In 1911, IBM founder Thomas Watson Sr. is said to have first uttered his trademark slogan “Think” when he was managing sales at National Cash Register. In 1997, Apple told us to “Think Different.” And when it comes to addressing the cybersecurity skills gap, both pieces of advice make sense: Executives need to step back and think about how to address that gap, but they also need to expand their possible options by thinking a little differently.
The yawning chasm that is our current cybersecurity skills gap is only going to get bigger in the coming years. And it’s not because we’re not churning out smart college graduates, increasing pay scales or giving security engineers more and better tool to ply their trade.
In fact, trying to solve the cybersecurity talent crunch through traditional mindsets is a losing strategy. Addressing the people shortage is not going to solve the problem. We will continue to have large, gaping holes in our cybersecurity coverage, no matter how many security engineers we hire.
That’s because you can’t solve the cybersecurity skills problem with people. At least, not just people.
Obviously, the cybersecurity skills gap is real, imposing, and worth every moment your HR people and CISO spend on trying to plug it. Industry group ISACA points out that 40,000 security analyst jobs go unfilled every year–and that’s just in the United States. Data from the U.S. Bureau of Labor Statistics indicates that more than 250,000 cybersecurity jobs are currently open, and the global cybersecurity talent gap is pegged at about 2 million by 2020. Computer Economics notes that security professionals are, far and away, the toughest technical position to fill, according to business executives surveyed annually by the researcher.
So yes, by all means, ramp up your cybersecurity staffing budget. No one is saying that organizations–be they global 1000-class enterprises, cybersecurity consulting firms, or security-as-a-service specialists–can get by with their current staffing levels. But hiring more people is not a scalable solution–not when more than a million new malware samples surface every single day and new or improved tactics are being leveraged by the bad guys. There are many reasons why, not the least of which is the sheer cost. After all, salaries for cybersecurity professionals are rising fast; the median salary of a cybersecurity specialist eclipsed $94,000 in 2018. Add in typical benefits and overhead, and the cost of a typical cybersecurity FTE will jump to over $150,000.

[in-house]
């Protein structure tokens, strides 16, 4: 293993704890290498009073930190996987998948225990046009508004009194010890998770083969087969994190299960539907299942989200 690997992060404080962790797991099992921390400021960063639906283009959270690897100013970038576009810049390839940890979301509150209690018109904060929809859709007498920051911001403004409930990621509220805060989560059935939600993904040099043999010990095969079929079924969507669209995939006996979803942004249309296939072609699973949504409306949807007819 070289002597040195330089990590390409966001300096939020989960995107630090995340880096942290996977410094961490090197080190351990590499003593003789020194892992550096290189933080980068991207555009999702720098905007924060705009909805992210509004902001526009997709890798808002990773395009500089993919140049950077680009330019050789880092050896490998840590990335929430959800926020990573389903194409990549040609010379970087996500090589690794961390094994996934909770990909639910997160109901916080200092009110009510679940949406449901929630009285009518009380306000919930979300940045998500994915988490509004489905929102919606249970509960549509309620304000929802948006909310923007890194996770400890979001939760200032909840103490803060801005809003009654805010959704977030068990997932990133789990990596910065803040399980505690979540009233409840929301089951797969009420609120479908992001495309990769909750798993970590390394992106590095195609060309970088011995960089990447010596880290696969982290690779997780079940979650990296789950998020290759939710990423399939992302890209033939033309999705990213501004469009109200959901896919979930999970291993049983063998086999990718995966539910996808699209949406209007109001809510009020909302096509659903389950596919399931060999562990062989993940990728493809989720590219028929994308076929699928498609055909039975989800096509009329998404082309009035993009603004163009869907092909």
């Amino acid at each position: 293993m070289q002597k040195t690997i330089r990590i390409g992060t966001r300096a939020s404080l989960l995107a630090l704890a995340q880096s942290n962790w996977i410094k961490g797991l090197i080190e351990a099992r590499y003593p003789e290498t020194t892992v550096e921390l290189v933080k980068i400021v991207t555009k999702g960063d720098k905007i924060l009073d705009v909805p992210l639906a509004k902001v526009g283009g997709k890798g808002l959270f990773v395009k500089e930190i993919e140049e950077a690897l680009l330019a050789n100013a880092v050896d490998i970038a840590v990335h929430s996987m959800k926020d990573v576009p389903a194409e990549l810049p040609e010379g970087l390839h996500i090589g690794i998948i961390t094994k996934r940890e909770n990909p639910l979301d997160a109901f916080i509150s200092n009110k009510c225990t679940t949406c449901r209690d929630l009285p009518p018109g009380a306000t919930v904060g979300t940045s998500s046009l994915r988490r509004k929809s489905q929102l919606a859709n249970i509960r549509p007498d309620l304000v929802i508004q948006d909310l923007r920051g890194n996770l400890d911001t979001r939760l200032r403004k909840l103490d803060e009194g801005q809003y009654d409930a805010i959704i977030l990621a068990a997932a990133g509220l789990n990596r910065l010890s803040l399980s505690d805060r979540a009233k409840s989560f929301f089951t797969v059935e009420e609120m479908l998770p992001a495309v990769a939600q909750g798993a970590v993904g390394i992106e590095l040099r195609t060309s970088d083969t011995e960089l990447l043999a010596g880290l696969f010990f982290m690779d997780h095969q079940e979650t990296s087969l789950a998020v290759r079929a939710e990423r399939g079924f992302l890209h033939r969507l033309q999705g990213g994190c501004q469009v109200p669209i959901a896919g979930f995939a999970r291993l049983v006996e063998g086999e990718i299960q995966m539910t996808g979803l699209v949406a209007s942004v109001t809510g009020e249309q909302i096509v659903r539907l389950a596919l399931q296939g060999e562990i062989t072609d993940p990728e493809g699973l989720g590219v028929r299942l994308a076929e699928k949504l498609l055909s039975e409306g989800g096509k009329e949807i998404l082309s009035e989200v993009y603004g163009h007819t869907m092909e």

How many of those people did you say you needed?
Instead, with nods to Mr. Watson and the folks at Apple’s ad agency, the solution is to think, and to think different.
By think, we mean step back, take a pause, and reassess what people can and can’t do when it comes to addressing the mounting cybersecurity problem–and think about what you really want them to do. And by think different, we’re talking about considering new ways to use those people and how to use technology more strategically as a force multiplier in cyber warfare.
Having talented people is obviously important, but relying primarily on human capital is a deeply flawed model, for one critical reason: It. Doesn’t. Scale.
Instead, organizations need to put more wood behind the arrows of simplification and automation in order to make a serious dent in the current cybersecurity deficit, let alone try to get ahead of the problem. And one of the smartest moves organizations can make to simplify how they conduct cybersecurity is to move toward streamlined, efficient solutions that address cybersecurity in a seamless, connected approach, rather than employing best-of-breed solutions for every new emerging class of threat. In order to address the problem with a solution that scales where adding more headcount does not, it’s time to deploy more holistic solutions that drive improved business results, not act as another cost center.
Automation is the real game changer here, especially when you realize that we, as an industry, have only begun to scratch the surface on what machine learning algorithms can do. Earlier forms of automation, such as scripts and run-books, are fast giving way to more sophisticated tools with embedded analytics that spot trends faster and more reliably than humans can, and with automated response mechanisms that protect digital assets and remediate problems in a fraction of the time that even an army of security analysts. And developing, deploying, and managing more applications and workloads in the cloud is a huge step forward toward innovation that doesn’t require hiring surges.
Security platforms and machine learning-based automation also promote the development and utilization of improved process discipline address problems in real time. Those approaches also enable the critical step of simplifying the management of those tasks heretofore performed by overworked security professionals whose initial training may not have prepared them for rapidly emerging threats.
Many fundamental security tasks should already be on your cybersecurity automation hit list, like patching, password management, authentication, data correlation, and many others. And while automation doesn’t eliminate the need to hire more qualified cybersecurity professionals, it does allow your team to focus on ways to align with business peers to turn cybersecurity from a cost center into a competitive advantage with measurable benefits.
Last year, Palo Alto Networks chairman Mark McLaughlin wrote in this space: “The future of the digital age, from a technological perspective, is bright, so long as secure innovation continues.” Today, Mark’s words are more apt than ever. And to get to a more widespread state of secure innovation, we’ll need to get smarter about solving the security staffing shortfall while also becoming more creative in our use of technology to simplify and automate many cybersecurity tasks.